I remember when I got my first camera I was so excited because it had TEN megapixels. I (like many others) was under the impression that more megapixels meant a better image. While that CAN be the case, it really just depends on what you are using the image for.
Most of the time, less megapixels means BETTER low light performance. Think about a pixel as a bucket and think about light like rain. The bigger the bucket, the more light it can collect. Given the same area, an image sensor with LESS pixels captures MORE light per pixel.
This is the reason cell phones typically do not do well in low light. They may have 8 or 12 megapixels but the pixels are TINY because they are all crammed in that tiny little sensor.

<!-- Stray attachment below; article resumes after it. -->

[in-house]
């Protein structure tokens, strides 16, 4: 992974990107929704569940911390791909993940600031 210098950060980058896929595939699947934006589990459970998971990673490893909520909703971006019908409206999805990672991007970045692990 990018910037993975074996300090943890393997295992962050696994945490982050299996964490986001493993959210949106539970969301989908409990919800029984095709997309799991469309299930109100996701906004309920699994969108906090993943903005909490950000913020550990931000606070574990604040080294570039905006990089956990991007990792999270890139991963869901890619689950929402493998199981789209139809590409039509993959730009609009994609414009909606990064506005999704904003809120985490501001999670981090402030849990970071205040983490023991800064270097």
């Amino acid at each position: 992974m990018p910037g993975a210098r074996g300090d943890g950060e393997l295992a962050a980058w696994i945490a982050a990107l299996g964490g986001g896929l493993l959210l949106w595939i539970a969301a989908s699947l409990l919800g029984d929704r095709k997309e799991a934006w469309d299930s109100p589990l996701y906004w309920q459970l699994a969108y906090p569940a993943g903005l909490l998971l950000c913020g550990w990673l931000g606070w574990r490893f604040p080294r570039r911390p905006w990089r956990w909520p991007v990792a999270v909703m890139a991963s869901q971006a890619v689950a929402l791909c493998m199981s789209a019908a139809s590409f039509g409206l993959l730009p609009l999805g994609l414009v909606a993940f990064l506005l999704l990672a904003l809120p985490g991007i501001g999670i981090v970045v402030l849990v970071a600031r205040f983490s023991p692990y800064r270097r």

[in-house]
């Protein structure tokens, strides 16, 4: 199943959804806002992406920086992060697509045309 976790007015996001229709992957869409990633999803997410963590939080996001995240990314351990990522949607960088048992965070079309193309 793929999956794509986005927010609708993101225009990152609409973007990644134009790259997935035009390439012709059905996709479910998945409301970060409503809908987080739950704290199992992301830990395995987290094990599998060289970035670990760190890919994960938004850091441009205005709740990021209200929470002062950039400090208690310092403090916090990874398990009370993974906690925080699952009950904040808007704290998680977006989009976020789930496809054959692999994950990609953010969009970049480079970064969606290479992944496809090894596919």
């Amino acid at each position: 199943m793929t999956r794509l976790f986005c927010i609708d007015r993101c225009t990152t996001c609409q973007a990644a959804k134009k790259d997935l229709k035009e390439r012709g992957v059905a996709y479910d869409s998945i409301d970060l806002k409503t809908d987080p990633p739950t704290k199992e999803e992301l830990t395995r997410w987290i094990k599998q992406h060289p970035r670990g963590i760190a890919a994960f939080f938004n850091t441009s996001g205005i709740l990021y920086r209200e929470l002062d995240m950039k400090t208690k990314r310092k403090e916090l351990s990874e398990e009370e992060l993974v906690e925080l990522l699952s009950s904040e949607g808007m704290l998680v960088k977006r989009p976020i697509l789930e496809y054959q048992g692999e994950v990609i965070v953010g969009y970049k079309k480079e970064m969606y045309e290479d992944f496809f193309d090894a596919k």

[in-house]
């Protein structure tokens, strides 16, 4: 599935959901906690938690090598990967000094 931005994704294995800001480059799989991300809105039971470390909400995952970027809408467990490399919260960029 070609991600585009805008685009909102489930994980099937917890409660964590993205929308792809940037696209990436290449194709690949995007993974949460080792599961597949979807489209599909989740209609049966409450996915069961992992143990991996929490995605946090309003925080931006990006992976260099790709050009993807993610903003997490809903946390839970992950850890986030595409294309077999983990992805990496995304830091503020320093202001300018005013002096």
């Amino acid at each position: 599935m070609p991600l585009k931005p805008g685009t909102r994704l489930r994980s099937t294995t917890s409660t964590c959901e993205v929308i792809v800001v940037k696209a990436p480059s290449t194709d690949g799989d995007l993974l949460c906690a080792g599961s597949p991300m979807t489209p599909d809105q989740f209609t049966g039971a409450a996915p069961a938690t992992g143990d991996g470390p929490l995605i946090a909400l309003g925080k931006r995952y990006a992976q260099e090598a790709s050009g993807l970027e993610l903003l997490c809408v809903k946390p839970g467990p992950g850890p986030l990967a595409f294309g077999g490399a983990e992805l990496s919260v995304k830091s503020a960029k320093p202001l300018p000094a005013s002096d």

Besides having a shallow depth of field (we will cover that in a future video) full frame cameras perform better than smaller crop cameras because their image sensor is bigger, meaning their pixels can be bigger and collect more light.
If you are shooting for a GIANT display (think 8′ billboard) then you may want more megapixels. The more megapixels, means the bigger the image can be. If you are shooting for fun or to publish primarily online, a 12 megapixel camera is plenty!